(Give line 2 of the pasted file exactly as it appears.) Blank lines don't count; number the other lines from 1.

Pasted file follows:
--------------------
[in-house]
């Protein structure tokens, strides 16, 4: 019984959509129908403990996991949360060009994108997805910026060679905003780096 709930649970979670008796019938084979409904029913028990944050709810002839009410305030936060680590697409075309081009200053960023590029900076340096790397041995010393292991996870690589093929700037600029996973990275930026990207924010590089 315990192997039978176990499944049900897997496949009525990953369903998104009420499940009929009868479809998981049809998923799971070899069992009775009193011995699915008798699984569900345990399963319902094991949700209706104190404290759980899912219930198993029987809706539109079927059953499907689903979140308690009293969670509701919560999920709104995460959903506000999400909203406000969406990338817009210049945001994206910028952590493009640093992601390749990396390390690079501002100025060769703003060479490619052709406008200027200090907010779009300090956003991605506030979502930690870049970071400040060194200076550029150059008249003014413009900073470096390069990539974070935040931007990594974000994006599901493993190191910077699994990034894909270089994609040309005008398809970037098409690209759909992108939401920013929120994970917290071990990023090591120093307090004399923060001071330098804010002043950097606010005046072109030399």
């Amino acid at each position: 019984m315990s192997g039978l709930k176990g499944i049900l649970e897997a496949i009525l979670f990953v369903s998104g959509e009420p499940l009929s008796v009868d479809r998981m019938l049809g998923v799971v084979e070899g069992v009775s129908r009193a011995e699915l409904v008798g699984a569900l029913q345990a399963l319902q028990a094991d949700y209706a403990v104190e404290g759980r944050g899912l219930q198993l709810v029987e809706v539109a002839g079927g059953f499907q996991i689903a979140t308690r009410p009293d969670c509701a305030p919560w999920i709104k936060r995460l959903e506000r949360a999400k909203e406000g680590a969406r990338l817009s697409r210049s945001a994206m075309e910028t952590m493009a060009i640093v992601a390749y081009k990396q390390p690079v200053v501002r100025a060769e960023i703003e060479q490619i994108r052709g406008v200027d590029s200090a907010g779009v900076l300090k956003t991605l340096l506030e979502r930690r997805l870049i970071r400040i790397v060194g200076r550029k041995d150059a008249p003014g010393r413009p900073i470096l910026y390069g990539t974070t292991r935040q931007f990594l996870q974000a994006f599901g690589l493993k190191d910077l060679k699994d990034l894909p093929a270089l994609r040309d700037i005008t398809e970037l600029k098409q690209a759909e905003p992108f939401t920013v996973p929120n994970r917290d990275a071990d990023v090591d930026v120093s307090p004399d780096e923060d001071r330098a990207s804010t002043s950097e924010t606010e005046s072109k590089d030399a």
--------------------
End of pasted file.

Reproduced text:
């Protein structure tokens, strides 16, 4: 019984959509129908403990996991949360060009994108997805910026060679905003780096 709930649970979670008796019938084979409904029913028990944050709810002839009410305030936060680590697409075309081009200053960023590029900076340096790397041995010393292991996870690589093929700037600029996973990275930026990207924010590089 315990192997039978176990499944049900897997496949009525990953369903998104009420499940009929009868479809998981049809998923799971070899069992009775009193011995699915008798699984569900345990399963319902094991949700209706104190404290759980899912219930198993029987809706539109079927059953499907689903979140308690009293969670509701919560999920709104995460959903506000999400909203406000969406990338817009210049945001994206910028952590493009640093992601390749990396390390690079501002100025060769703003060479490619052709406008200027200090907010779009300090956003991605506030979502930690870049970071400040060194200076550029150059008249003014413009900073470096390069990539974070935040931007990594974000994006599901493993190191910077699994990034894909270089994609040309005008398809970037098409690209759909992108939401920013929120994970917290071990990023090591120093307090004399923060001071330098804010002043950097606010005046072109030399």